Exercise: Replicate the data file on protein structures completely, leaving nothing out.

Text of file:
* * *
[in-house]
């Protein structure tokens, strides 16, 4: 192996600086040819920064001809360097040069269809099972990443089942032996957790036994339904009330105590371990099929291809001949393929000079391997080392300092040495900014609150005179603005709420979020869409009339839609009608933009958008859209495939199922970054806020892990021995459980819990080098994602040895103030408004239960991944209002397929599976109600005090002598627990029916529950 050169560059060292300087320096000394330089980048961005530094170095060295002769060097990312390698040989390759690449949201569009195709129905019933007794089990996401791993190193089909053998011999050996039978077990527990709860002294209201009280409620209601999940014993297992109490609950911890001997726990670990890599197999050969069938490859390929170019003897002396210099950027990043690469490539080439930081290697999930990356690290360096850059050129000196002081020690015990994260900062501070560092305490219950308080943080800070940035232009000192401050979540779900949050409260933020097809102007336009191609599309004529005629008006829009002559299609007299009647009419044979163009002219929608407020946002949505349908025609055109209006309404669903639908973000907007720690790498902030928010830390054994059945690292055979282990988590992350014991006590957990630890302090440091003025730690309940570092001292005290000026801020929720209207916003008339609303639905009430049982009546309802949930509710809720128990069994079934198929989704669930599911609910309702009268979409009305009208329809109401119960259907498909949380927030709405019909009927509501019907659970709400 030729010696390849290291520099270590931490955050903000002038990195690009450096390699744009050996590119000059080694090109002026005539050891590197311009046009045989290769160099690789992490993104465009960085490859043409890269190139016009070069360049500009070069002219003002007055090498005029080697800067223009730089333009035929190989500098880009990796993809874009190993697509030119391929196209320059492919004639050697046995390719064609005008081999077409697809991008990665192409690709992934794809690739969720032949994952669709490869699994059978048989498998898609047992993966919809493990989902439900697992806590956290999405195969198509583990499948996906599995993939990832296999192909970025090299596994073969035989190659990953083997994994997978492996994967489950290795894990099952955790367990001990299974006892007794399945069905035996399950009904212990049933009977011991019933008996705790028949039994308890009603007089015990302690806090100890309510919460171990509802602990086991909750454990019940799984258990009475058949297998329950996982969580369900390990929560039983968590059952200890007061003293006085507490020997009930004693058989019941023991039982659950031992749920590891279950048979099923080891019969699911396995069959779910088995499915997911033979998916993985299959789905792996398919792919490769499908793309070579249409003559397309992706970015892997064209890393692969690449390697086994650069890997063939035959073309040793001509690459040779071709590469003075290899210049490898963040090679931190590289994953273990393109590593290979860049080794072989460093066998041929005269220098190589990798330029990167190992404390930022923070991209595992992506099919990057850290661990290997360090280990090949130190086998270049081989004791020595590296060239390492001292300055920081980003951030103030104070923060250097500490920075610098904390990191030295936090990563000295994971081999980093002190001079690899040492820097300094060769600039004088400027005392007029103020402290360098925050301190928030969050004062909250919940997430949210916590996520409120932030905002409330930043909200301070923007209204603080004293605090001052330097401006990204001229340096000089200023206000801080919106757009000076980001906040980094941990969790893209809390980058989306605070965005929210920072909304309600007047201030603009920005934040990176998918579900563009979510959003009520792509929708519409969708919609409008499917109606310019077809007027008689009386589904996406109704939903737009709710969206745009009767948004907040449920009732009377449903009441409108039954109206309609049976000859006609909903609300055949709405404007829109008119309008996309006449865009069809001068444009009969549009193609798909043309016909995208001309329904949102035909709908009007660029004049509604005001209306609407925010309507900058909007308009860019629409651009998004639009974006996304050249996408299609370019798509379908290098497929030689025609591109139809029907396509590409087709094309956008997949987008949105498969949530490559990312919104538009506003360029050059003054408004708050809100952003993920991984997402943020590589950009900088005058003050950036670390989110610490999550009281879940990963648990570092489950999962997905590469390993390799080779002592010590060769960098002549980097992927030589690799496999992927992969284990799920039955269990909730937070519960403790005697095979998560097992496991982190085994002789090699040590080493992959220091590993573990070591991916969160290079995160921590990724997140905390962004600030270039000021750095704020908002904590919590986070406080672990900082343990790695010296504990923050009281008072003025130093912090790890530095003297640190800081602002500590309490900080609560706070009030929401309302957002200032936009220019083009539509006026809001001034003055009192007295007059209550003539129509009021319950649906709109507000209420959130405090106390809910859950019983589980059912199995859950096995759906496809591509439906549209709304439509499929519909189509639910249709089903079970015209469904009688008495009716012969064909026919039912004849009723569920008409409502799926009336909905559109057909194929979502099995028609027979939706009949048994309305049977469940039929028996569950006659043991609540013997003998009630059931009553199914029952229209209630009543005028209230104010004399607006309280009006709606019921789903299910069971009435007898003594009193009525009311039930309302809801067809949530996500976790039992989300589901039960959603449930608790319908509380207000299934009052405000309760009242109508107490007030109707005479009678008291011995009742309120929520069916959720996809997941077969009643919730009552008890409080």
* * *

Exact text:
[in-house]
């Protein structure tokens, strides 16, 4: 192996600086040819920064001809360097040069269809099972990443089942032996957790036994339904009330105590371990099929291809001949393929000079391997080392300092040495900014609150005179603005709420979020869409009339839609009608933009958008859209495939199922970054806020892990021995459980819990080098994602040895103030408004239960991944209002397929599976109600005090002598627990029916529950 050169560059060292300087320096000394330089980048961005530094170095060295002769060097990312390698040989390759690449949201569009195709129905019933007794089990996401791993190193089909053998011999050996039978077990527990709860002294209201009280409620209601999940014993297992109490609950911890001997726990670990890599197999050969069938490859390929170019003897002396210099950027990043690469490539080439930081290697999930990356690290360096850059050129000196002081020690015990994260900062501070560092305490219950308080943080800070940035232009000192401050979540779900949050409260933020097809102007336009191609599309004529005629008006829009002559299609007299009647009419044979163009002219929608407020946002949505349908025609055109209006309404669903639908973000907007720690790498902030928010830390054994059945690292055979282990988590992350014991006590957990630890302090440091003025730690309940570092001292005290000026801020929720209207916003008339609303639905009430049982009546309802949930509710809720128990069994079934198929989704669930599911609910309702009268979409009305009208329809109401119960259907498909949380927030709405019909009927509501019907659970709400 030729010696390849290291520099270590931490955050903000002038990195690009450096390699744009050996590119000059080694090109002026005539050891590197311009046009045989290769160099690789992490993104465009960085490859043409890269190139016009070069360049500009070069002219003002007055090498005029080697800067223009730089333009035929190989500098880009990796993809874009190993697509030119391929196209320059492919004639050697046995390719064609005008081999077409697809991008990665192409690709992934794809690739969720032949994952669709490869699994059978048989498998898609047992993966919809493990989902439900697992806590956290999405195969198509583990499948996906599995993939990832296999192909970025090299596994073969035989190659990953083997994994997978492996994967489950290795894990099952955790367990001990299974006892007794399945069905035996399950009904212990049933009977011991019933008996705790028949039994308890009603007089015990302690806090100890309510919460171990509802602990086991909750454990019940799984258990009475058949297998329950996982969580369900390990929560039983968590059952200890007061003293006085507490020997009930004693058989019941023991039982659950031992749920590891279950048979099923080891019969699911396995069959779910088995499915997911033979998916993985299959789905792996398919792919490769499908793309070579249409003559397309992706970015892997064209890393692969690449390697086994650069890997063939035959073309040793001509690459040779071709590469003075290899210049490898963040090679931190590289994953273990393109590593290979860049080794072989460093066998041929005269220098190589990798330029990167190992404390930022923070991209595992992506099919990057850290661990290997360090280990090949130190086998270049081989004791020595590296060239390492001292300055920081980003951030103030104070923060250097500490920075610098904390990191030295936090990563000295994971081999980093002190001079690899040492820097300094060769600039004088400027005392007029103020402290360098925050301190928030969050004062909250919940997430949210916590996520409120932030905002409330930043909200301070923007209204603080004293605090001052330097401006990204001229340096000089200023206000801080919106757009000076980001906040980094941990969790893209809390980058989306605070965005929210920072909304309600007047201030603009920005934040990176998918579900563009979510959003009520792509929708519409969708919609409008499917109606310019077809007027008689009386589904996406109704939903737009709710969206745009009767948004907040449920009732009377449903009441409108039954109206309609049976000859006609909903609300055949709405404007829109008119309008996309006449865009069809001068444009009969549009193609798909043309016909995208001309329904949102035909709908009007660029004049509604005001209306609407925010309507900058909007308009860019629409651009998004639009974006996304050249996408299609370019798509379908290098497929030689025609591109139809029907396509590409087709094309956008997949987008949105498969949530490559990312919104538009506003360029050059003054408004708050809100952003993920991984997402943020590589950009900088005058003050950036670390989110610490999550009281879940990963648990570092489950999962997905590469390993390799080779002592010590060769960098002549980097992927030589690799496999992927992969284990799920039955269990909730937070519960403790005697095979998560097992496991982190085994002789090699040590080493992959220091590993573990070591991916969160290079995160921590990724997140905390962004600030270039000021750095704020908002904590919590986070406080672990900082343990790695010296504990923050009281008072003025130093912090790890530095003297640190800081602002500590309490900080609560706070009030929401309302957002200032936009220019083009539509006026809001001034003055009192007295007059209550003539129509009021319950649906709109507000209420959130405090106390809910859950019983589980059912199995859950096995759906496809591509439906549209709304439509499929519909189509639910249709089903079970015209469904009688008495009716012969064909026919039912004849009723569920008409409502799926009336909905559109057909194929979502099995028609027979939706009949048994309305049977469940039929028996569950006659043991609540013997003998009630059931009553199914029952229209209630009543005028209230104010004399607006309280009006709606019921789903299910069971009435007898003594009193009525009311039930309302809801067809949530996500976790039992989300589901039960959603449930608790319908509380207000299934009052405000309760009242109508107490007030109707005479009678008291011995009742309120929520069916959720996809997941077969009643919730009552008890409080």